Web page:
Local News

  • Toddler dies after being struck by car

    The mood is somber this week at an apartment complex in eastern Shelbyville, where a toddler died Saturday after being run over by a car in the parking lot.

    A memorial consisting of stuffed animals, balloons and candles marks a small spot on a grassy median in the 500th block in the parking lot of Lynne Acres where the 2-year-old boy lived.

    Neighbors, who declined to be identified, expressed sadness that such a thing should happen to a child who was just starting his life.

  • SHELBYVILLE CITY COUNCIL - AT&T Seeks fiber ready partnership with city

    Holly Spade with AT&T Kentucky shared with the Shelbyville City Council an opportunity to partner on plans for the city to become a Fiber Ready Designation.

    “We go into the industrial park just to announce formally and acknowledge formally that the park is fiber ready and has state of the art fiber in the ground at the site.”

    The designation was specifically related to the Midland Trail Industrial Park and will provide technology capable of transmitting high-bandwidth communications from both existing and future industrial sites.

  • SHELBY COUNTY SCHOOL BOARD - Tax rate expected to stay flat

    The Shelby County Public School tax rates for the 2016-2017 school-year will be established during the school board’s regularly scheduled meeting Thursday at 7 p.m. at the district’s offices, 1155 Main Street.

    Superintendent James Neihof told the board during the previous meeting that he plans to recommend no change for the tax rate for FY17.

  • An artistic take on Shelbyville

    The City of Shelbyville is seeking proposals from artists interested in creating commissioned public art to be displayed in mural form on buildings in downtown Shelbyville.

    Eilene Collins, director of Shelby Main Street, said she feels the project will enhance our downtown region.

    Collins said the idea has been pondered by various individuals and groups, including the Shelby Main Street Design Committee, for some time but the financial means to back the specific project was not available until recently.

  • Child dies after being hit by car

    A small child has died after being struck by a car this afternoon in Shelbyville.

    Shelby County Chief Deputy Coroner Ittin Russell said the child was pronounced dead at Jewish Hospital Shelbyville.

  • Jefferson County accident ties up I-64

    An accident on I-64 eastbound at mile marker 22 in Jefferson County has traffic backed up for about 4 miles. Anyone coming into Shelby County using that route may want to consider an alternate route until about 5 p.m. Friday afternoon.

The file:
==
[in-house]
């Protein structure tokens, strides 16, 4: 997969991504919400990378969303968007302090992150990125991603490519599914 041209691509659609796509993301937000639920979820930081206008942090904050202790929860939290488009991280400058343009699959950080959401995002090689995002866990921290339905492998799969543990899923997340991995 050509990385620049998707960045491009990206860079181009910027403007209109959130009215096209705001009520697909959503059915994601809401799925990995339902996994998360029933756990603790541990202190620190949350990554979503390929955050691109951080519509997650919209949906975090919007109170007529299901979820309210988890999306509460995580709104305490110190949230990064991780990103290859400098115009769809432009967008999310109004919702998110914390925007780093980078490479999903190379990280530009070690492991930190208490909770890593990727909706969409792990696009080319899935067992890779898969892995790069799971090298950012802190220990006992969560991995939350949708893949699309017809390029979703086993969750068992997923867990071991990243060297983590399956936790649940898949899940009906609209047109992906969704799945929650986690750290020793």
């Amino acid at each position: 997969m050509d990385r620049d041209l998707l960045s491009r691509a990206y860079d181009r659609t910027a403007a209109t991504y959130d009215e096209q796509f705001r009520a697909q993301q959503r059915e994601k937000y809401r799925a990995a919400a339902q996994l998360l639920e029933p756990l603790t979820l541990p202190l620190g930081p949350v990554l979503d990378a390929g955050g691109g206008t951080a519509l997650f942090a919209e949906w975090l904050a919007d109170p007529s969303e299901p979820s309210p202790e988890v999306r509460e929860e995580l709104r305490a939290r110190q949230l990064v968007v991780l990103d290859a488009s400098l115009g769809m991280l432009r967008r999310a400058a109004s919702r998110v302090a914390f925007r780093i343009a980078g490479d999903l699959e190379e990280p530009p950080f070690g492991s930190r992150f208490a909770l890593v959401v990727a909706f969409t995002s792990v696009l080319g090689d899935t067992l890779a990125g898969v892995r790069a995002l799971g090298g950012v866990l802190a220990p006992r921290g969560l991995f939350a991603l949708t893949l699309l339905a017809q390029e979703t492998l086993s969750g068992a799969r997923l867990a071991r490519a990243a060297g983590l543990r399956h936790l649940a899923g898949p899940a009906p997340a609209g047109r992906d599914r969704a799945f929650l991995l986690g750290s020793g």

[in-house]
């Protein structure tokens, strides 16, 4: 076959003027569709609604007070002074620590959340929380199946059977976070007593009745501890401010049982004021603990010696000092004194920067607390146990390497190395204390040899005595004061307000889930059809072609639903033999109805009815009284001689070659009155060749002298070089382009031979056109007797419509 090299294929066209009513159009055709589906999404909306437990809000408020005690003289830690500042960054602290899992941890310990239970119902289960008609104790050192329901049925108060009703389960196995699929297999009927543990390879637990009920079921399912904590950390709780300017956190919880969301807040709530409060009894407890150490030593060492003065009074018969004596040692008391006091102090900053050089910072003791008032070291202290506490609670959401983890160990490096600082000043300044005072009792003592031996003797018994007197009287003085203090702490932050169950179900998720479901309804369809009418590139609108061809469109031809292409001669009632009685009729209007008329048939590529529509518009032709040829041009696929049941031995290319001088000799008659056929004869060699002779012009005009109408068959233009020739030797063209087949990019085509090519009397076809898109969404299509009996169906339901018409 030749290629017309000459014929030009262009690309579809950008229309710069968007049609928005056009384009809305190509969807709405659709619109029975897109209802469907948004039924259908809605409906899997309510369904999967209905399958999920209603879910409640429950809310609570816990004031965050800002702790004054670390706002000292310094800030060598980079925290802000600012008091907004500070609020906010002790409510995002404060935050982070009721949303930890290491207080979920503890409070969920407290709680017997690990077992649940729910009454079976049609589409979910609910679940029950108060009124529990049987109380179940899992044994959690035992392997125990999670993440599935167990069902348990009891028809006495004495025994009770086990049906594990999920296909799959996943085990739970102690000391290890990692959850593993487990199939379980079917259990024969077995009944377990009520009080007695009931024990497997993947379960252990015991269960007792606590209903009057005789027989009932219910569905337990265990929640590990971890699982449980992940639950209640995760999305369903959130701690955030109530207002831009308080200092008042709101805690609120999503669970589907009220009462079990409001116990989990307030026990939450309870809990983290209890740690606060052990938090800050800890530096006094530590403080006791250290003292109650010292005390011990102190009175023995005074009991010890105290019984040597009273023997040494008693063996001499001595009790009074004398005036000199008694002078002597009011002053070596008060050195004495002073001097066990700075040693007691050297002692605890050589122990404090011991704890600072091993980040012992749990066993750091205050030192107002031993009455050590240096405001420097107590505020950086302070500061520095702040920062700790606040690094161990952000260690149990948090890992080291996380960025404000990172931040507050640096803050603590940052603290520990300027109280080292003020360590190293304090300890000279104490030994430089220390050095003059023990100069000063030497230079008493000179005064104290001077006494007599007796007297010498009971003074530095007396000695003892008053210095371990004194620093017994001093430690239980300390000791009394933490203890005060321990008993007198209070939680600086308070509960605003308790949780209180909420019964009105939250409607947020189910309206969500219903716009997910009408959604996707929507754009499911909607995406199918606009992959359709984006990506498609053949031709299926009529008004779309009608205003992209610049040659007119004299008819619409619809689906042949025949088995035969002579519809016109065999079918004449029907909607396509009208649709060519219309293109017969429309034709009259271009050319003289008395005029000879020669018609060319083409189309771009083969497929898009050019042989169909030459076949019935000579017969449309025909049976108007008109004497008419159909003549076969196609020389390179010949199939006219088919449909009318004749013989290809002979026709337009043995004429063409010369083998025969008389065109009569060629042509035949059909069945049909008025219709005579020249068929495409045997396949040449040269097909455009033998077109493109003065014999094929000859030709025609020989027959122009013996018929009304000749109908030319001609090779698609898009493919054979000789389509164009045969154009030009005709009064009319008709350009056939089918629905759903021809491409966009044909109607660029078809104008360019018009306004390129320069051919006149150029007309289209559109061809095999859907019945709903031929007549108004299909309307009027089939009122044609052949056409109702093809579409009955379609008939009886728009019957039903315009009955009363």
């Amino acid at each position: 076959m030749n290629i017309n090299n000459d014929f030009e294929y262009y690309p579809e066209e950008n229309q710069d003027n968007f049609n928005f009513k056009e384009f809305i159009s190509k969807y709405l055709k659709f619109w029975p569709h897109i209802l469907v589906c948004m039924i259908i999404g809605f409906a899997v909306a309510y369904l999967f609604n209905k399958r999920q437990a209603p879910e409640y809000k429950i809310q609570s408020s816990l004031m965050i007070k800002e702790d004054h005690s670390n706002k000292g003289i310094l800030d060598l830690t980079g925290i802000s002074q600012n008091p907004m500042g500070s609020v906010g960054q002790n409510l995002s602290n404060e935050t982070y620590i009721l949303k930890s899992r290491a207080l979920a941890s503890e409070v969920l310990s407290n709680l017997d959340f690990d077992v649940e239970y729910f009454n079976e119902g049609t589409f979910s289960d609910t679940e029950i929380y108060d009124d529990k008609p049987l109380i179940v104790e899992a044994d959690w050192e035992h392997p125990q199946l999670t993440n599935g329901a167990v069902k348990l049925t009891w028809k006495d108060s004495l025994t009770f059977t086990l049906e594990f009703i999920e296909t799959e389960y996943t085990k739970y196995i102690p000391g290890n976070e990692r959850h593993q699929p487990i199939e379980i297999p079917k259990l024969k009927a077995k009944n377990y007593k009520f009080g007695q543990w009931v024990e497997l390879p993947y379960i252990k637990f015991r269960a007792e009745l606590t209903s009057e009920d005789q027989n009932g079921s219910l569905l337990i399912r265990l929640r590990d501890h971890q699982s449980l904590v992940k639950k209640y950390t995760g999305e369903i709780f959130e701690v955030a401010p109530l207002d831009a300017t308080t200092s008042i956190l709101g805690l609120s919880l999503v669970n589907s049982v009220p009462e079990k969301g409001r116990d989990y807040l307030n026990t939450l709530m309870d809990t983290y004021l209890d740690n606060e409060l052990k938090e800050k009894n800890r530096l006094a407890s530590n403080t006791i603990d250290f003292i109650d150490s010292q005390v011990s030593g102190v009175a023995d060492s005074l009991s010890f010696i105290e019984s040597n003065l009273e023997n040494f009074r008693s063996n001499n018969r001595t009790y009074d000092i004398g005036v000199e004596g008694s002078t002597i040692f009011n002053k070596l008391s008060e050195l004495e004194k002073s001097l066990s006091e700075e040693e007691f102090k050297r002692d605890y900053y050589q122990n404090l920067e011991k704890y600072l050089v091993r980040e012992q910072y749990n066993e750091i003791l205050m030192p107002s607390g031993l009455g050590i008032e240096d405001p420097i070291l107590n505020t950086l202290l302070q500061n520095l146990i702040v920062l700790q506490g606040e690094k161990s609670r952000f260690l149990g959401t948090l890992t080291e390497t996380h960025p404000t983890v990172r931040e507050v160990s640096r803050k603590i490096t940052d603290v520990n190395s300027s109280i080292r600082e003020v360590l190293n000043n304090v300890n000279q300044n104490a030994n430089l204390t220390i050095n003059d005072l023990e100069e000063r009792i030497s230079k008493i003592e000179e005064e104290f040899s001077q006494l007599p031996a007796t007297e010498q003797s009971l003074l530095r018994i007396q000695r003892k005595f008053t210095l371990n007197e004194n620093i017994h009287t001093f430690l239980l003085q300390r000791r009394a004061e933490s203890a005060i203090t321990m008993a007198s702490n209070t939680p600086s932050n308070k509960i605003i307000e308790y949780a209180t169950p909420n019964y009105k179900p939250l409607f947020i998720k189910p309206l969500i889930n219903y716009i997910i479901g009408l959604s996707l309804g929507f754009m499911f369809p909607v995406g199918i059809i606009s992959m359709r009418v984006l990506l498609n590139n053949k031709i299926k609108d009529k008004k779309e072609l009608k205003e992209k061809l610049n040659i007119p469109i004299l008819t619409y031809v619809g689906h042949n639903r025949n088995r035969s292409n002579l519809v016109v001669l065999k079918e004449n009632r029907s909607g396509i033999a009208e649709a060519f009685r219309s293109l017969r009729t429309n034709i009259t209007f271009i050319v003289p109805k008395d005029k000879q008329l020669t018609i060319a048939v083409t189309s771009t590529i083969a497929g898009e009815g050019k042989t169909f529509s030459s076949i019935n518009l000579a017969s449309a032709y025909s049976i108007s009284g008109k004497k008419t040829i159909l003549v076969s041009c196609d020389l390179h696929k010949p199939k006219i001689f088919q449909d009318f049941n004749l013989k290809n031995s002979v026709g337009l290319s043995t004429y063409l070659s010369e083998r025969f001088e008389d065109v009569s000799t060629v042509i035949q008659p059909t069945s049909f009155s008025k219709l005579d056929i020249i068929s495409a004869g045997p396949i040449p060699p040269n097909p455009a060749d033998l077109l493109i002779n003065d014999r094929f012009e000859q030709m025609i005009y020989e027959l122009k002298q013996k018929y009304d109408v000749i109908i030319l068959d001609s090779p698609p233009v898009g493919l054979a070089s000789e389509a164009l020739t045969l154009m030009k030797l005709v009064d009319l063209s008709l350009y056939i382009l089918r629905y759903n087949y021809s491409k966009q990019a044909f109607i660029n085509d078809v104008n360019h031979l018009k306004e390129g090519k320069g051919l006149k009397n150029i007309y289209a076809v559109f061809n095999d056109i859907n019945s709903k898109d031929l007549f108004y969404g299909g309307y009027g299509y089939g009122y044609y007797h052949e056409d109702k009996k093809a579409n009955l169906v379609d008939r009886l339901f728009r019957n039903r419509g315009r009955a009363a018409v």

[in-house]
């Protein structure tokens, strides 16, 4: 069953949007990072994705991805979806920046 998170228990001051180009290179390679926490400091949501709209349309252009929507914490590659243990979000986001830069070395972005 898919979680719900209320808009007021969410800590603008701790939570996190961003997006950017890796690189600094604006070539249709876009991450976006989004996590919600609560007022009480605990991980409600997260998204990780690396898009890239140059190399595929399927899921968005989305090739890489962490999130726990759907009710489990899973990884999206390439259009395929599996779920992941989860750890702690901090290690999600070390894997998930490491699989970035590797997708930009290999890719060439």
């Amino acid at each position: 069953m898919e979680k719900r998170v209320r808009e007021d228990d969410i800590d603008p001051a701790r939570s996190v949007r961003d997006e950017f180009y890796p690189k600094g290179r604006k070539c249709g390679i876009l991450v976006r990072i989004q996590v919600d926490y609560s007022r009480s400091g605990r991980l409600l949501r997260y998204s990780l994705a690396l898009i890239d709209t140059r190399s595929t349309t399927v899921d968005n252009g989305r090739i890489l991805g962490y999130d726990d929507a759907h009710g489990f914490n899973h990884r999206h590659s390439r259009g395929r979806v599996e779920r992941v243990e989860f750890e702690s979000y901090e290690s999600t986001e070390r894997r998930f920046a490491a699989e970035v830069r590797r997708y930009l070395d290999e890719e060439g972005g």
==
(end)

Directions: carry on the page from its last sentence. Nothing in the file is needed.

Years of dreaming, planning and hard work for the Nethery family came to fruition yesterday as they ceremoniously filled their first barrel of bourbon for their family-owned distillery, Jeptha Creed.  While it was deeply special to them, the memorable occasion marked an achievement much bigger.

    “It’s not only our first barrel, it’s the first barrel of bourbon [in Shelby County] in 100 years,” said Autumn Nethery, daughter of owners Joyce and Bruce Nethery and marketing manager for Jeptha Creed.

  • TRIPLE S PLANNING COMMISSION – Mixed recommendations for Simp zone change requests

    As businesses are spawning left and right in the region, Simpsonville is quickly evolving and throughout these changes the Triple S Planning Commission has not taken its eye off the county’s Comprehensive Plan.  

    On Tuesday, several zone change recommendation requests came before the commission for potential commercial developments in the Simpsonville region.

  • A blue ribbon week

    Kentucky State Fair

    WHEN: Through Aug. 28

    TIMES:Gates open at 7 a.m., exhibits open at 9 a.m.

    WHERE: 937 Phillips Lane, Louisville, KY

    COST: $10 per person

    PARKING: $8 per car, $20 per bus

    HORSE SHOW: World’s Championship show isAug. 20-27

    MORE INFO: Kystatefair.org

  • ‘It’s time for this community to rise up and say, from this day forward, enough.’

    Wendy Palmer’s hand trembled as she held a letter from her son that he had written to her shortly before passing away from a heroin overdose last year.

    As she read his words from the steps of the courthouse about how much he wanted to clean up his life and make her proud of him, there wasn’t a sound from the crowd of nearly 2,000 that had gathered for the drug addiction awareness march Saturday.

    “I just need you to have faith in me and know that I am trying,” she read.